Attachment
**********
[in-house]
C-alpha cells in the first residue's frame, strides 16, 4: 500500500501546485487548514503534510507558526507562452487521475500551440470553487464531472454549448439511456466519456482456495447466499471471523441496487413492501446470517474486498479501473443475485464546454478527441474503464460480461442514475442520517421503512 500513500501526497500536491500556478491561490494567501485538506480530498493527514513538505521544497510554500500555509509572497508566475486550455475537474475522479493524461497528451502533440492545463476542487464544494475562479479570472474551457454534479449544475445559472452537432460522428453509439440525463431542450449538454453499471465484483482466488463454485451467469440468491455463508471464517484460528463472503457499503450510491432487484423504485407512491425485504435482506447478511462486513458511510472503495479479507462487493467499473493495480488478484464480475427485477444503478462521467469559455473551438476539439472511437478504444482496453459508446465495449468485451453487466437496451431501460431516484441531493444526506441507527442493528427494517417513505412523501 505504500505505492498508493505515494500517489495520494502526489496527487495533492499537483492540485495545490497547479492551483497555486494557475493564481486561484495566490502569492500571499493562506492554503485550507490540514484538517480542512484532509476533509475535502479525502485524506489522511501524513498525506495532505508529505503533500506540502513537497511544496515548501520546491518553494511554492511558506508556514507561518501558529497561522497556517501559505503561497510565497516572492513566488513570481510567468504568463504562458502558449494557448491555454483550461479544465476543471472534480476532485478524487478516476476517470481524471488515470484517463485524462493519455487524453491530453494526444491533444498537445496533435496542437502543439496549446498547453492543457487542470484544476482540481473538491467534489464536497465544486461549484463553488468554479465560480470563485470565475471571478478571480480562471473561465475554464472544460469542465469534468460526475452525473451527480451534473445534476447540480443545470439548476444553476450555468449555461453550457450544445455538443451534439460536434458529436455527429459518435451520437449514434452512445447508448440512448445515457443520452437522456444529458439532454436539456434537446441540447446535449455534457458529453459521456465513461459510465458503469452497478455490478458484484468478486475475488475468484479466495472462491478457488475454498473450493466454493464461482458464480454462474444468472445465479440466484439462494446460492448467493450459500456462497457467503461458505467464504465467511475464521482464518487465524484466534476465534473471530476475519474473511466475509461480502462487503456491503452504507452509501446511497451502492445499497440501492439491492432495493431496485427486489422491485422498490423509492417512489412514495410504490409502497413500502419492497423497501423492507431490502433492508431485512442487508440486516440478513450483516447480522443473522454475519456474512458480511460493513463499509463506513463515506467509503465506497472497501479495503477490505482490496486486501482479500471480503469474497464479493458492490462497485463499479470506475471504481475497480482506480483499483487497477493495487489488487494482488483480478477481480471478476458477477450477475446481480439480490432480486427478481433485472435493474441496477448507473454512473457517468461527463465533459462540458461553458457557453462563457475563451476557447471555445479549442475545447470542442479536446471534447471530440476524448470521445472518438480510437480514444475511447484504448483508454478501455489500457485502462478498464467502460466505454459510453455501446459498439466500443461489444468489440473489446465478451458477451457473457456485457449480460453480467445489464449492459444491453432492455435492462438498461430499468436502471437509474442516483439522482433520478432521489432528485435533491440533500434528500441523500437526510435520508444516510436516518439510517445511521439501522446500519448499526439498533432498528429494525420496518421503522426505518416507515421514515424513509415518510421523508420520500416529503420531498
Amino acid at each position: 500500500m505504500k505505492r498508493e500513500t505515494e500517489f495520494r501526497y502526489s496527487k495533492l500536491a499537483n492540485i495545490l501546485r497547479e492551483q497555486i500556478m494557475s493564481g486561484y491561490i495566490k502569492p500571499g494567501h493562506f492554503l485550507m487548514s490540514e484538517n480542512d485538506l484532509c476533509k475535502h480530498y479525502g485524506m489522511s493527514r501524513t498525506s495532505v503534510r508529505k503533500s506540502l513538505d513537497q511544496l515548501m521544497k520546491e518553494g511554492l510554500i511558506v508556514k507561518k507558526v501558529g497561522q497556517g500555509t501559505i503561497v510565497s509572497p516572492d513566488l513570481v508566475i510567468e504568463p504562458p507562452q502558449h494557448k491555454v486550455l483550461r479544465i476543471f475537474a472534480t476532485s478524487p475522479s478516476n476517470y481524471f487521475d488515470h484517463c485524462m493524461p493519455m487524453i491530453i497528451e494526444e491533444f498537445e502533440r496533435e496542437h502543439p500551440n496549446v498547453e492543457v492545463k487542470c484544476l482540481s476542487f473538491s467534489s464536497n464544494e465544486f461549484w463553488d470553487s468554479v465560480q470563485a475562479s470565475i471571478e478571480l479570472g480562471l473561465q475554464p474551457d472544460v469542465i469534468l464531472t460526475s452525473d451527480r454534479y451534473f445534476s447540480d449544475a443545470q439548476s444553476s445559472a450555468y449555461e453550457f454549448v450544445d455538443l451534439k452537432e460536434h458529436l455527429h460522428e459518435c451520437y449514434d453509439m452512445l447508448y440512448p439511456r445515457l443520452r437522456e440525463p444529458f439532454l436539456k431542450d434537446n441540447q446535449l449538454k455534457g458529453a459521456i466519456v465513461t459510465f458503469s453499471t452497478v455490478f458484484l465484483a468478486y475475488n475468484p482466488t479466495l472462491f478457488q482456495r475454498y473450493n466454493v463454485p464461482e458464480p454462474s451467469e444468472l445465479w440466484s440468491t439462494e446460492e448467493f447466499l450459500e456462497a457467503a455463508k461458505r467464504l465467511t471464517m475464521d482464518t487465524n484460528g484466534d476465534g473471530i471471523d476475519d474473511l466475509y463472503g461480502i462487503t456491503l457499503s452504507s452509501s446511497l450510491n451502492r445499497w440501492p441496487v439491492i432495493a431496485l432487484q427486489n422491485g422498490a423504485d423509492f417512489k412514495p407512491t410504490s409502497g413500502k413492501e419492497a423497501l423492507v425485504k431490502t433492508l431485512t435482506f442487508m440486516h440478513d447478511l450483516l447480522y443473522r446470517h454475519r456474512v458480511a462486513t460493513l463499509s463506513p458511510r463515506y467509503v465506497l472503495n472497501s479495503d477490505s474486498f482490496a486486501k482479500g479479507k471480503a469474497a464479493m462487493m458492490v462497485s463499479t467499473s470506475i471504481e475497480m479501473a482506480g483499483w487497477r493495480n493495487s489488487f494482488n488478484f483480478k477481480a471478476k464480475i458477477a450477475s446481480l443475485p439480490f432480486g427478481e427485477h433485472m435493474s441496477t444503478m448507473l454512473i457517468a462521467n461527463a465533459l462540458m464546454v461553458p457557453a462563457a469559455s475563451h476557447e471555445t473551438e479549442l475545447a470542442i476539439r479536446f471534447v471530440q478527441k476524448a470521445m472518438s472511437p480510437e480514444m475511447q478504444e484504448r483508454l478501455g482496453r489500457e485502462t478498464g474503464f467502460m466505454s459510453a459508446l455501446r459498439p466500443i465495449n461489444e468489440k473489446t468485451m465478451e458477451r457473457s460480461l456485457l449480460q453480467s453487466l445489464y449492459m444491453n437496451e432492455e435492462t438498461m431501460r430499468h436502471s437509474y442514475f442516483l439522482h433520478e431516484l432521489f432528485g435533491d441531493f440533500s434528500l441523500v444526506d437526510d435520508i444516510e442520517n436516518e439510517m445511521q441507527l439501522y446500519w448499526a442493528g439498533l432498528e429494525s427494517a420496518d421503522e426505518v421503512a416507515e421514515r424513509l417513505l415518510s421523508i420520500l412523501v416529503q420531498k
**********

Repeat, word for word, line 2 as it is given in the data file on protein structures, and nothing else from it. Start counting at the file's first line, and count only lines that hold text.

C-alpha cells in the first residue's frame, strides 16, 4: 500500500501546485487548514503534510507558526507562452487521475500551440470553487464531472454549448439511456466519456482456495447466499471471523441496487413492501446470517474486498479501473443475485464546454478527441474503464460480461442514475442520517421503512 500513500501526497500536491500556478491561490494567501485538506480530498493527514513538505521544497510554500500555509509572497508566475486550455475537474475522479493524461497528451502533440492545463476542487464544494475562479479570472474551457454534479449544475445559472452537432460522428453509439440525463431542450449538454453499471465484483482466488463454485451467469440468491455463508471464517484460528463472503457499503450510491432487484423504485407512491425485504435482506447478511462486513458511510472503495479479507462487493467499473493495480488478484464480475427485477444503478462521467469559455473551438476539439472511437478504444482496453459508446465495449468485451453487466437496451431501460431516484441531493444526506441507527442493528427494517417513505412523501 505504500505505492498508493505515494500517489495520494502526489496527487495533492499537483492540485495545490497547479492551483497555486494557475493564481486561484495566490502569492500571499493562506492554503485550507490540514484538517480542512484532509476533509475535502479525502485524506489522511501524513498525506495532505508529505503533500506540502513537497511544496515548501520546491518553494511554492511558506508556514507561518501558529497561522497556517501559505503561497510565497516572492513566488513570481510567468504568463504562458502558449494557448491555454483550461479544465476543471472534480476532485478524487478516476476517470481524471488515470484517463485524462493519455487524453491530453494526444491533444498537445496533435496542437502543439496549446498547453492543457487542470484544476482540481473538491467534489464536497465544486461549484463553488468554479465560480470563485470565475471571478478571480480562471473561465475554464472544460469542465469534468460526475452525473451527480451534473445534476447540480443545470439548476444553476450555468449555461453550457450544445455538443451534439460536434458529436455527429459518435451520437449514434452512445447508448440512448445515457443520452437522456444529458439532454436539456434537446441540447446535449455534457458529453459521456465513461459510465458503469452497478455490478458484484468478486475475488475468484479466495472462491478457488475454498473450493466454493464461482458464480454462474444468472445465479440466484439462494446460492448467493450459500456462497457467503461458505467464504465467511475464521482464518487465524484466534476465534473471530476475519474473511466475509461480502462487503456491503452504507452509501446511497451502492445499497440501492439491492432495493431496485427486489422491485422498490423509492417512489412514495410504490409502497413500502419492497423497501423492507431490502433492508431485512442487508440486516440478513450483516447480522443473522454475519456474512458480511460493513463499509463506513463515506467509503465506497472497501479495503477490505482490496486486501482479500471480503469474497464479493458492490462497485463499479470506475471504481475497480482506480483499483487497477493495487489488487494482488483480478477481480471478476458477477450477475446481480439480490432480486427478481433485472435493474441496477448507473454512473457517468461527463465533459462540458461553458457557453462563457475563451476557447471555445479549442475545447470542442479536446471534447471530440476524448470521445472518438480510437480514444475511447484504448483508454478501455489500457485502462478498464467502460466505454459510453455501446459498439466500443461489444468489440473489446465478451458477451457473457456485457449480460453480467445489464449492459444491453432492455435492462438498461430499468436502471437509474442516483439522482433520478432521489432528485435533491440533500434528500441523500437526510435520508444516510436516518439510517445511521439501522446500519448499526439498533432498528429494525420496518421503522426505518416507515421514515424513509415518510421523508420520500416529503420531498